Windows 8, for the first time in Windows history, gives you a much better way. It introduces two related new features that let you essentially reset Windows 8 to the state it was in when you first installed it. The two new features are called Reset and Refresh. Here’s what they do, and the differences between them:
This option puts your PC in the condition it was in to either when you first started it —if it came with Windows 8 on it—or when you first installed Windows 8. It wipes out your data and any apps you installed and puts your PC back into its original, pure Windows 8 state. It’s a much simpler option than doing all that yourself manually. You won’t even need your Windows install disc. (More on that later in this hack.) It’s the PC equivalent of the “Restore to Factory Default” feature you’ll find on many smartphones. Think of Reset as the nuclear option. Windows 8 erases and formats your hard drives, installs a fresh copy of Windows, and then starts into that new copy of Windows. There’s even an option when you do a Reset for not just reformatting your hard disk before reinstalling Windows, but writing random patterns to every sector on the hard drive so that data, such as personal data, can’t be recovered. You might use this alternative if you’re giving away, selling, or recycling your PC.
This feature reinstalls Windows, but doesn’t wipe out your data, settings, or any Windows 8 native apps you’ve installed. (It does wipe out your Desktop apps, but there’s a way to tell Refresh not to wipe them out, as you’ll see later in this hack.) Your hard disks aren’t erased or formatted. When you sign into the reinstalled Windows, your data will be there waiting for you, as will your settings and Windows 8 native apps.
To Reset or Refresh your PC, press Windows key+C and select Settings→Change PC Settings→General. Scroll toward the bottom of the screen (Figure 1-11) and on the right side, you’ll see separate sections for Refresh and Reset. The Refresh section reads “Refresh your PC without affecting your files,” and the Reset section reads “Remove everything and reinstall Windows.” Click “Get started” in the appropriate section. Then just follow the simple prompts.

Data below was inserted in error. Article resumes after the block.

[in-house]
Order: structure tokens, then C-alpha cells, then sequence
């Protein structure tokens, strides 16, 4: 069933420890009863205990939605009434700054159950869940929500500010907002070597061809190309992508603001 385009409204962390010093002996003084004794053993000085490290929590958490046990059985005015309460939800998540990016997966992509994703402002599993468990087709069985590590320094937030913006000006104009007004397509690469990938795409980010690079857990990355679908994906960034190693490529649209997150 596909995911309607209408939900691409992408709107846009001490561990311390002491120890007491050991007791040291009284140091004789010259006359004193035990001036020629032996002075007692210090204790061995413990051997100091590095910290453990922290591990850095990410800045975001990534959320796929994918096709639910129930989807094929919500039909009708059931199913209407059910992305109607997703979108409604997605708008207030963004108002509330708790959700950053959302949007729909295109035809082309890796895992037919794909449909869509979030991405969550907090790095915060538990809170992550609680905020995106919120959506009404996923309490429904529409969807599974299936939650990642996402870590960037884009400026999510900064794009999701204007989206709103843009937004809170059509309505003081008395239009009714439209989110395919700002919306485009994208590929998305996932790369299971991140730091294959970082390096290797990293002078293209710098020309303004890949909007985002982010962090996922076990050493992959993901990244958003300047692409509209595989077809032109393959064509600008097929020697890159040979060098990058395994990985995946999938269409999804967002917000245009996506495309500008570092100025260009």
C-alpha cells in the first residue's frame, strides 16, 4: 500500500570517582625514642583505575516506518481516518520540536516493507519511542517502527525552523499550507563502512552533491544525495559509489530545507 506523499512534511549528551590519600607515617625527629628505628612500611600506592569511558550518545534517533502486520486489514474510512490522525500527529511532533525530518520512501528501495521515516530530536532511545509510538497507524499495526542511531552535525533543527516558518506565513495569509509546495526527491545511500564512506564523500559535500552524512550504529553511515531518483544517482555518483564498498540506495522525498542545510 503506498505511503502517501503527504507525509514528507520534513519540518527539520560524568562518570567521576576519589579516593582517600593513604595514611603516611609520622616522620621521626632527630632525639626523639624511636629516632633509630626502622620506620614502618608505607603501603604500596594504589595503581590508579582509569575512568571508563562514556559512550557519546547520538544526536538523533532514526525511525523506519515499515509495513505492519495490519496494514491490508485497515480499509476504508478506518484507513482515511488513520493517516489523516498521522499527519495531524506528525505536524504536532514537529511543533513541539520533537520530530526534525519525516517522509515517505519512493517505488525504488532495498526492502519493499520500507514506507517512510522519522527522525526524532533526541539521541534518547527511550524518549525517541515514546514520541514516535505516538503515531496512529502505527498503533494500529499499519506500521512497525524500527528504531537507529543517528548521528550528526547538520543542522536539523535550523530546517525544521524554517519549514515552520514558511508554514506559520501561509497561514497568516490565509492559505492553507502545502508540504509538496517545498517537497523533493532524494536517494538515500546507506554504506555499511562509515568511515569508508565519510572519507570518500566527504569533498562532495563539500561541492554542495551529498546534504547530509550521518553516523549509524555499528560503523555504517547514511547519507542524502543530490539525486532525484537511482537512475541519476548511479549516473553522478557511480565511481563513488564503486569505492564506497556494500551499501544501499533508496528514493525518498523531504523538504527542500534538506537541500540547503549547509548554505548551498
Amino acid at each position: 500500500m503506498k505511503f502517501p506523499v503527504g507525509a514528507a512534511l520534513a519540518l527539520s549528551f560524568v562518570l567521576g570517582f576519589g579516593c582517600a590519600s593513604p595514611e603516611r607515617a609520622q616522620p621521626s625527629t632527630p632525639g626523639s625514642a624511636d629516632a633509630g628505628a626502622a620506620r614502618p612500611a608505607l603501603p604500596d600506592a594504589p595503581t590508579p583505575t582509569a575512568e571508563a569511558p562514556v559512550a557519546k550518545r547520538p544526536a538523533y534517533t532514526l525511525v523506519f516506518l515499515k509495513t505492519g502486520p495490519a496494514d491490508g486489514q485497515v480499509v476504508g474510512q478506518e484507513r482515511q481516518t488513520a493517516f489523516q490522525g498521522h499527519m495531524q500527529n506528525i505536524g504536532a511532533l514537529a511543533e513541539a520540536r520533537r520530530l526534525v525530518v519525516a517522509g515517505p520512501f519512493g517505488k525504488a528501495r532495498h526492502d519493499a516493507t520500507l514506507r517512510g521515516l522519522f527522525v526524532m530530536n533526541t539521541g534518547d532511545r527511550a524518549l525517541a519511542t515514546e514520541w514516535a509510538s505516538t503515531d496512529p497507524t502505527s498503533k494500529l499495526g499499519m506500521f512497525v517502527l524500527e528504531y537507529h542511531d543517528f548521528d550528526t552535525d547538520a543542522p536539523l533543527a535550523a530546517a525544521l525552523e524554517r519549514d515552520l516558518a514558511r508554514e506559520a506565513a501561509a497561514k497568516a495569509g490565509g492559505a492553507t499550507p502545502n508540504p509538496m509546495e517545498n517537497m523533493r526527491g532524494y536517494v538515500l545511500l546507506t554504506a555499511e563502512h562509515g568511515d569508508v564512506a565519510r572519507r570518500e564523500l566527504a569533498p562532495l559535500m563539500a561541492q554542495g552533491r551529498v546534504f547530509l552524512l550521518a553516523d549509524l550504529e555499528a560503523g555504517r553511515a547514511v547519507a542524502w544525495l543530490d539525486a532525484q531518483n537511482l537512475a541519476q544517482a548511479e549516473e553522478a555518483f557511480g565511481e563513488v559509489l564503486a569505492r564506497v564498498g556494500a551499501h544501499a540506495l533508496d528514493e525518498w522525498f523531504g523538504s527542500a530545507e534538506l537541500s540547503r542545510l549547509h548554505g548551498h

Note: When you perform a Refresh, you won’t have to go through the normal initial Windows 8 Welcome and setup screens that walk you through to configure your settings and user account. That information is included already as part of the Refresh. With a Reset, however, you’ll go through all those screens.
Mostly, you’ll use the Refresh option, because you want to continue to use your files and apps. But there’s a problem with Refresh: although it keeps all your data and your Windows 8 native apps, it wipes out your Desktop apps. If, like most people, you mainly use Desktop apps, this is not a good thing.
You can, however, create a custom refresh point that takes a snapshot of your system, and then uses that snapshot to refresh your PC. Part of that snapshot includes your Desktop apps, so when you refresh your system after creating one of these custom refresh points, your Desktop apps will be back waiting for you.
How does it do that? First, a little bit of background. When Windows 8 is first installed, the system creates and stores a refresh point. When you refresh your system, it uses that refresh point as the baseline for the refresh. But because that refresh point was created before you installed Desktop apps, it doesn’t include information about them. When you create a custom refresh point, information about those apps is included, so they’ll be on your system.
To create a custom refresh point, first create a new directory where you want to store it. The refresh point will be named CustomRefresh.wim. After that, run an elevated command prompt—that is, a command prompt with Administrator rights. To do it, right-click the lower-left edge of the screen and select Command Prompt (Admin). Then type the following in the command prompt:
recimg /createimage <directory>